More than 10% of the world’s population or close to 800 million people live on less than $2 per day. Every 20 minutes a family has to flee their home because of war or persecution. Fifteen thousand children die every day, often from preventable causes such as diarrhea. In the U.S. alone, one in ten people don’t always have enough to eat, many of them are children. And hundreds of thousands of Americans have lost their homes and livelihoods due to storms, floods and other disasters just in the last two years.
Many of these problems have been with us for decades. They are complex and not easily solvable because they are caused by factors that present a challenge in and of themselves. For example, children die of diarrhea because they are weak from hunger, don’t have access to clean water, toilets, or doctors to treat their condition.
Today I am thrilled and honored to step into my new role as the Executive Director of the Cloudera Foundation because I am convinced; it is in the field of data science where there are some of the biggest opportunities to make headway on these complex social challenges.
I believe that our ability to utilize ever larger quantities of data from diverse sources, e.g. satellite imagery, mobile phone data, twitter and census information, better and faster than ever before, is as game-changing in solving complex social problems as it is in the corporate world.
Applying data analytics and machine learning to social challenges allows us to:
- Understand problems better and therefore be better able to address what’s causing them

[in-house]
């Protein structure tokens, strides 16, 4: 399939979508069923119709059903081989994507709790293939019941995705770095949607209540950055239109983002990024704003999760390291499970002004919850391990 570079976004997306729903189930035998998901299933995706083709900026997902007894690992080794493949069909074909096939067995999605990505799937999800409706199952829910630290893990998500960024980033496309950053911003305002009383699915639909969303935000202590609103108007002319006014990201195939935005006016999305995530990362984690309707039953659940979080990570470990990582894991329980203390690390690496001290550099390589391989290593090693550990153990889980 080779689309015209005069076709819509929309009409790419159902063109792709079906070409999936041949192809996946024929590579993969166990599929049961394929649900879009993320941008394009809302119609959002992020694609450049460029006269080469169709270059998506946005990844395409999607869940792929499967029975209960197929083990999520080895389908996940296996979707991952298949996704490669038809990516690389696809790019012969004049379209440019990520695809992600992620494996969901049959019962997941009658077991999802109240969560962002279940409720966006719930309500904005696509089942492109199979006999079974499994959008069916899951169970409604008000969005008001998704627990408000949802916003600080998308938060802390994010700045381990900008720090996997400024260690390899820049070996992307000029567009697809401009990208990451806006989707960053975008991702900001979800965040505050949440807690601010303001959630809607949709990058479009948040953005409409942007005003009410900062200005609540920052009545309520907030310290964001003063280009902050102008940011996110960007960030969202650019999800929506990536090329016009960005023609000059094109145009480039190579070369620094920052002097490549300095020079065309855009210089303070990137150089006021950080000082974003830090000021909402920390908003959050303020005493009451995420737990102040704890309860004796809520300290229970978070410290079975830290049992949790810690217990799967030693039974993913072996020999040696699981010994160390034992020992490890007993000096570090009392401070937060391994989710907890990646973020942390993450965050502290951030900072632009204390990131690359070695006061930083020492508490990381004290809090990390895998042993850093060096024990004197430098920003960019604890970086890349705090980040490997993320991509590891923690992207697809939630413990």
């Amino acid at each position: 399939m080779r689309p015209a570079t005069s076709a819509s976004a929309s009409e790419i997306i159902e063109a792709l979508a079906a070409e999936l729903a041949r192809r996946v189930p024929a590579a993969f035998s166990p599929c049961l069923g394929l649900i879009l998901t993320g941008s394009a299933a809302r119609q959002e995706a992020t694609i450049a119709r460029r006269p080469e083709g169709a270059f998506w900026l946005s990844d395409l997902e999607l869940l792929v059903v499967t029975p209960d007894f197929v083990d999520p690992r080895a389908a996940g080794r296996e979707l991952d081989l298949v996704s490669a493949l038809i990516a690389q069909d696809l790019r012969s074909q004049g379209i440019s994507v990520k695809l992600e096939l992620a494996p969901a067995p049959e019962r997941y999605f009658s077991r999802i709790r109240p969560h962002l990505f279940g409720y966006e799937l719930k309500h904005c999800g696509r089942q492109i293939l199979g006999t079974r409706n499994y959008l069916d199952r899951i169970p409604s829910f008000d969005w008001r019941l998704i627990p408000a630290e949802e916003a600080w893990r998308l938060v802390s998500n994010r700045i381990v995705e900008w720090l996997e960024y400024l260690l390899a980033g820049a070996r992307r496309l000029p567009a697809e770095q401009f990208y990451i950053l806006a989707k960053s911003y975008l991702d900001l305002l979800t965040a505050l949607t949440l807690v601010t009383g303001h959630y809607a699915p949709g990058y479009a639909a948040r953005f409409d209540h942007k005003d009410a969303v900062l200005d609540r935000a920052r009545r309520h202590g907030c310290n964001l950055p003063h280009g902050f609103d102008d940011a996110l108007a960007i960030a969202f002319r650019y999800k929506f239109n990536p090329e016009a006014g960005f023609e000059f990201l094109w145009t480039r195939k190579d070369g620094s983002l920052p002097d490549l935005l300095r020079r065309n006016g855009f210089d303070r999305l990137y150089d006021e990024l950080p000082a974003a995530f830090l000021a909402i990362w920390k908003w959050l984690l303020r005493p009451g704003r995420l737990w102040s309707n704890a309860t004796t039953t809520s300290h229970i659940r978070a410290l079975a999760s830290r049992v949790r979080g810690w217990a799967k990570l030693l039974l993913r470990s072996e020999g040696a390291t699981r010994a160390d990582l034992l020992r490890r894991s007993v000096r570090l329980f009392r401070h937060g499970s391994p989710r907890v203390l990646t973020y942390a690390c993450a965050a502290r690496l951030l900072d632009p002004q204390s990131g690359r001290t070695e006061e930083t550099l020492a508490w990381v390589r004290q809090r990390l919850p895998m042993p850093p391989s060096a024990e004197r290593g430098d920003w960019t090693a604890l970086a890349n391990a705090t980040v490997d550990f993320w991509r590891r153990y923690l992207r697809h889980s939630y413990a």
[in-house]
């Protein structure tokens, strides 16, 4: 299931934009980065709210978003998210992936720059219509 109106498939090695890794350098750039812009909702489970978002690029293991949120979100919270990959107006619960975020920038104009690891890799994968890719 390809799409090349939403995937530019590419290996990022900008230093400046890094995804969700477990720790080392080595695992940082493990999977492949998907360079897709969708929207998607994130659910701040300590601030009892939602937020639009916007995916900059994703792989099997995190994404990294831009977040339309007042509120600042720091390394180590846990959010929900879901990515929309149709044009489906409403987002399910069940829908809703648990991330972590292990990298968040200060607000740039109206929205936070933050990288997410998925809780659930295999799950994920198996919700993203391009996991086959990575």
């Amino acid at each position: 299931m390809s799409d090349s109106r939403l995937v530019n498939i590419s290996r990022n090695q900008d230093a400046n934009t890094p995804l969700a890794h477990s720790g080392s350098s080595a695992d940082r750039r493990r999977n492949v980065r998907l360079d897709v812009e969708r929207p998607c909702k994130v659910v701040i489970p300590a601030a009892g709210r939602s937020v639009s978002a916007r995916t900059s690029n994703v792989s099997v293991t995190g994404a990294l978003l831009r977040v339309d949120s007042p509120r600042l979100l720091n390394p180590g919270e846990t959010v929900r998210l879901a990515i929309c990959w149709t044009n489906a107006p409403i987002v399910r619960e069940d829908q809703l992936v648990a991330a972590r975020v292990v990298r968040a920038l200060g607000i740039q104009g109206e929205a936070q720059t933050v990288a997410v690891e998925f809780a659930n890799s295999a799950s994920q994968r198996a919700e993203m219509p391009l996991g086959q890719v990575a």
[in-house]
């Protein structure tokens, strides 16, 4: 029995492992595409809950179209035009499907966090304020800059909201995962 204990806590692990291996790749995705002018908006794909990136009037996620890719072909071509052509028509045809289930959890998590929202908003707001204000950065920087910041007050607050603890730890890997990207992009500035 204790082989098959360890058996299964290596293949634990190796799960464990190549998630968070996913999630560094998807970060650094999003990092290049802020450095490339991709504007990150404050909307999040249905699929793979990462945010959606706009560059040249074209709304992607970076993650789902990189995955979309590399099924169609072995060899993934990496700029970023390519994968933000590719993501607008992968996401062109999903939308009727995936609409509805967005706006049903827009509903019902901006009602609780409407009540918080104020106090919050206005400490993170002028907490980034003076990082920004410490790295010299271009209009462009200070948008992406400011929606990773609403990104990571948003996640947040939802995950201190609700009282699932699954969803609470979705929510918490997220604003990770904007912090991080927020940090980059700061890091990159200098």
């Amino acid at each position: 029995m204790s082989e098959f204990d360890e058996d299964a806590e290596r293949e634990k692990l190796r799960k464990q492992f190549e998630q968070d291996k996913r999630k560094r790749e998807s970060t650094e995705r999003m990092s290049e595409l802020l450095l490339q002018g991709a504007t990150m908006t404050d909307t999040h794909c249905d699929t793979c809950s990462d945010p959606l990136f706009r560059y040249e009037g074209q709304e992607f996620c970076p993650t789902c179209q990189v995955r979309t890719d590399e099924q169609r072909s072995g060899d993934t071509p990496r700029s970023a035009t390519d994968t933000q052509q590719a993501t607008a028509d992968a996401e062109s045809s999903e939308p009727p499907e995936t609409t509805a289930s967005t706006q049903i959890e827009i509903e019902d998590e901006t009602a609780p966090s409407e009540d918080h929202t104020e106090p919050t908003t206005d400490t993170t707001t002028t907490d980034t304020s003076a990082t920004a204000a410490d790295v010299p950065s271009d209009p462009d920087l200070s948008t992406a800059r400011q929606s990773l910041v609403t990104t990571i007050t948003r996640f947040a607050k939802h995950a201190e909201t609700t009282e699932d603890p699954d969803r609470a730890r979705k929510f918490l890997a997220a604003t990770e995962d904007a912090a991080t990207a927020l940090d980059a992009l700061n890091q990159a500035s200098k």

- Identify and target who is most at risk or most affected and so use our limited resources more effectively
- Have better evidence faster on what works and what doesn’t work leading to a more efficient delivery of services
- Detect patterns that weren’t visible using earlier methods to generate truly new insights and ways to solve problems
- Use data to create accountability and align disparate actors around a common goal.
Cloudera, the company, has a deep-rooted culture of volunteering and helping those in need. Countless employee organized Cloudera Cares activities and most recently have raised funds for diabetes research, the victims of hurricanes and earthquakes. The Cloudera Foundation will build on these efforts and take them to scale drawing on Cloudera’s technology, expertise and talent. We will work on projects where a new or different use of data addresses what’s causing these big social problems or where data can reduce the severity of a problem’s impact.
One example of such a project: the UNICEF humanitarian disaster management tool is still a pilot; nevertheless it illustrates how the application of big data could improve the organization’s early warning, response and recovery monitoring capabilities during an earthquake. A retrospective analysis of the Colombian earthquake in 2015 points to a number of applications. Real-time location information could have triggered more targeted and accurate safety alerts and help protect people from landslides or floods happening in the aftermath of an earthquake. Better access to data would have also allowed to coordinate the response more effectively and send rescue personnel where they were most needed.
The goal of the Cloudera Foundation is to help turn these early promising results into operational systems at scale that have real impact on the ground. However, we can’t do it alone. To achieve our ambitious goals the Cloudera Foundation seeks to partner with nonprofit organizations, governments, as well as companies to deliver solutions across sectors and geographies for large numbers of people.
The Cloudera Foundation is open for business. Share your ideas in the comments below on how you think the use of big data can change our world for the better.